Canada-U.S. Transboundary Resources Steering Committee
The objective of the Canada-United States (U.S.) Transboundary Resources Steering Committee, or 'Steering Committee', is to ensure bi-annual discussion between Canada and the United States on transboundary integrated ecosystem management issues associated with the Gulf of Maine and Georges Bank marine environment. It strives to develop complementary and integrated approaches that can be implemented domestically, as required by both countries.
The Steering Committee is comprised of Canadian co-chair Doug Wentzell, Regional Director General Maritimes Region, and U.S. co-chair Michael Pentony, Greater Atlantic Regional Administrator of NOAA Fisheries. Additional delegation members serve as advisors at the invitation of the co-chairs.
|Canadian Delegation||U.S. Delegation|
|Industry co-chairs of Gulf of Maine Advisory Committee (GOMAC)||Chair of the New England Fishery Management Council (NEMFC)|
|Executive Director of the New England Fishery Management Council (NEFMC)|
|TRAC representative||TRAC representative|
|DFO Representatives on TMGC||NOAA Fisheries Management representative on TMGC|
|Industry co-chair of TMGC||Co-chair of TMGC|
|Co-chair of Oceans Working Group||Co-chair of Oceans Working Group|
|Co-chair of Habitat Working Group||Co-chair of Habitat Working Group|
|Co-chair of Species at Risk Working Group||Co-chair of Species at Risk Working Group|
|Integration Committee members||Integration Committee members|
|Integration Committee Project Manager||Northeast Fisheries Science Center Director|
|Special Advisors as required||Special Advisors as required|
History of the Bilateral Steering Committee
The Canada - United States (U.S.) Transboundary Resources Steering Committee was established in 1995 to promote a collaborative approach to fisheries resource management in the Gulf of Maine. This committee is representative of the firm commitment Canada and U.S. have each made to the principles that underscore ecosystem based management. The Steering Committee, and its associated working groups and committees will help each country move towards their respective domestic conservation and protection agendas while each pursues sustainable economic policies.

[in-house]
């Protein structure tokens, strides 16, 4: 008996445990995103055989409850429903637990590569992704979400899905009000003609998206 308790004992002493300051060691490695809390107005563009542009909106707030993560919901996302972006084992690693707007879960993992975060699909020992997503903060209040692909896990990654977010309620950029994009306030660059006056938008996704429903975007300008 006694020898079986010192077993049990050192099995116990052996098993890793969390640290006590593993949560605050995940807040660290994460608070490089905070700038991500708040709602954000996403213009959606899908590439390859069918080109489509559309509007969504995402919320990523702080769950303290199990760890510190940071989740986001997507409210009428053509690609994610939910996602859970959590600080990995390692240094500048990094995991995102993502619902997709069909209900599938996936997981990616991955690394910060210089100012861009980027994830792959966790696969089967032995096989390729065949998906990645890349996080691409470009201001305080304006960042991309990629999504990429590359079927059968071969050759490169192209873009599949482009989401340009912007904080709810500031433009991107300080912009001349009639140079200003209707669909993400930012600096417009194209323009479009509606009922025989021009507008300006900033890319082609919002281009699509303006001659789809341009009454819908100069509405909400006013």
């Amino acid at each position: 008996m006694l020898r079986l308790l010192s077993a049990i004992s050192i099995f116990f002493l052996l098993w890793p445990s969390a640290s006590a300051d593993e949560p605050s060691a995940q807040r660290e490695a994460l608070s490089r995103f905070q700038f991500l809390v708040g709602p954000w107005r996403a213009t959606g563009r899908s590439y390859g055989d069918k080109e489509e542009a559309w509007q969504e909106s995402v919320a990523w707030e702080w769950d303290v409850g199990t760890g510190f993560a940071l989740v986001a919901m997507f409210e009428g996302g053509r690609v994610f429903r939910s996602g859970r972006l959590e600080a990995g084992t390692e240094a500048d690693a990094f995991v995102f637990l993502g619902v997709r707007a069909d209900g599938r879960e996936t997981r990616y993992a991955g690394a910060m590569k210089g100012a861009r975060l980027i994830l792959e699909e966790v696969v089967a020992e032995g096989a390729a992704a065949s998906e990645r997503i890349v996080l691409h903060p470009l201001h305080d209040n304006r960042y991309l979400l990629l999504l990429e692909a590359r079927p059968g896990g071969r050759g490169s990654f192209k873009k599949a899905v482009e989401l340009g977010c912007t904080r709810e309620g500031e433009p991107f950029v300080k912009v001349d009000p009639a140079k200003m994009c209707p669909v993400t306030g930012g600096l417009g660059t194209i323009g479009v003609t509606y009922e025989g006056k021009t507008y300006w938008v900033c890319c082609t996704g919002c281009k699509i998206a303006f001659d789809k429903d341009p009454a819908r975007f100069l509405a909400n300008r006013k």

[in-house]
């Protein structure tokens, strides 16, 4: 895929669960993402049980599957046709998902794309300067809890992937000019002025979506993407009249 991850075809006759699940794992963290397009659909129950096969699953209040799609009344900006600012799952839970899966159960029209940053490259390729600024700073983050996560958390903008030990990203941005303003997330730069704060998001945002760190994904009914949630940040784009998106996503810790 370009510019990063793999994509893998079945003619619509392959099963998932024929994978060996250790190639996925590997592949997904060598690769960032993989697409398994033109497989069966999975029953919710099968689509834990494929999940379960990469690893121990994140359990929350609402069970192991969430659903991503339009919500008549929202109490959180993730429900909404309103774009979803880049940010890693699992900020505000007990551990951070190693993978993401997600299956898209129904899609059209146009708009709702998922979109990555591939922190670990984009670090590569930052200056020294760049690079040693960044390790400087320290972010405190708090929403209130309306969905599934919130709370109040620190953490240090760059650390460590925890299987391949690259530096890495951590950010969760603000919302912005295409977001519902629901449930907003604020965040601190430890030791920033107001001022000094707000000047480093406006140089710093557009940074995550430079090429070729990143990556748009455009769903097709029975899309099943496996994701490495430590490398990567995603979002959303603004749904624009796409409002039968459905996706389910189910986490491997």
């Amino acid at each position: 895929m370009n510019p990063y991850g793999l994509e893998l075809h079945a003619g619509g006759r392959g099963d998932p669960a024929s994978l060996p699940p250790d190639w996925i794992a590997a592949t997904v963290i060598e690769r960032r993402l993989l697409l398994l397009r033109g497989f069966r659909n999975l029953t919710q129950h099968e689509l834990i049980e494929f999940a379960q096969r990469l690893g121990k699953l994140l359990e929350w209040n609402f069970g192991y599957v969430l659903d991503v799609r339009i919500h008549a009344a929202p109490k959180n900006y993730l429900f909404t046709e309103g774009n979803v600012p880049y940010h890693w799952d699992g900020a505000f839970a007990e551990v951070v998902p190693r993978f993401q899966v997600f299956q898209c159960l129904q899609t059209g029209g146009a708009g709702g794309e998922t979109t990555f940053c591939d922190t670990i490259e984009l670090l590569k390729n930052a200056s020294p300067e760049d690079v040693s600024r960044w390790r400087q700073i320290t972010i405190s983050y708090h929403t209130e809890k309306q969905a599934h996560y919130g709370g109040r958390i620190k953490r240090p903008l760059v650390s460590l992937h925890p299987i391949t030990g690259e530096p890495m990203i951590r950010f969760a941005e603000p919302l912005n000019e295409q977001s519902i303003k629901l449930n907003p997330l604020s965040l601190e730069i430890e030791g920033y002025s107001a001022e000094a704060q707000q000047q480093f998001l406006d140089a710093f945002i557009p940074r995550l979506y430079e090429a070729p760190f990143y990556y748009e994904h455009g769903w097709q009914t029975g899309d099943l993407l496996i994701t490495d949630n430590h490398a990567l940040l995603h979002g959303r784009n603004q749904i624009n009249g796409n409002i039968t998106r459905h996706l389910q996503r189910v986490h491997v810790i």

Recognition of the importance of bilateral cooperation in fisheries resource management in these waters was shaped by several important events. In 1984, the International Court of Justice delineated the maritime boundary that separates Canadian and U.S. waters in the Gulf of Maine. During the 1980s, increased cross-boundary fishing effort on Georges Bank prompted officials from both countries to consider complementary approaches to resource management and enforcement. The 1990 Canada-U.S. Fisheries Enforcement Agreement was signed as a result, and supports efforts to prosecute unauthorized fishing on both sides of the boundary. On-going discussions led to a series of regional bi-lateral discussions which eventually culminated in the creation of the Canada-U.S. Steering Committee in 1995.
Under the leadership of the SC, several initiatives have been undertaken. Scientific collaboration was formalized in 1998 with the creation of the Transboundary Resource Assessment Committee (TRAC). In 2000, the Transboundary Management Guidance Committee (TMGC) was established. It provides a mechanism whereby sustainable harvest strategies for groundfish stocks that straddle the maritime boundary can be developed. The TMGC process led to the 2003 resource sharing agreement for cod, haddock and yellowtail flounder on Georges Bank.
In the early-to-mid 2000s, the SC broadened its scope to include additional working groups related to integrated marine management. These groups were: Species at Risk (2003); Habitat (2004); and an ad-hoc Oceans Working Group (2005). In 2005, the Steering Committee instituted the Integration Committee (IC) to function as the operational arm of the Steering Committee. The IC's primary function is to integrate and support the working group processes in order to facilitate integrated Ecosystem-Based Management in the Gulf of Maine.
For further details on the Canada-U.S. transboundary approach, including the role of the Integration Committee, please refer to the Canada-U.S. Regional Transboundary Guidance document (September 19, 2005).
- Date modified: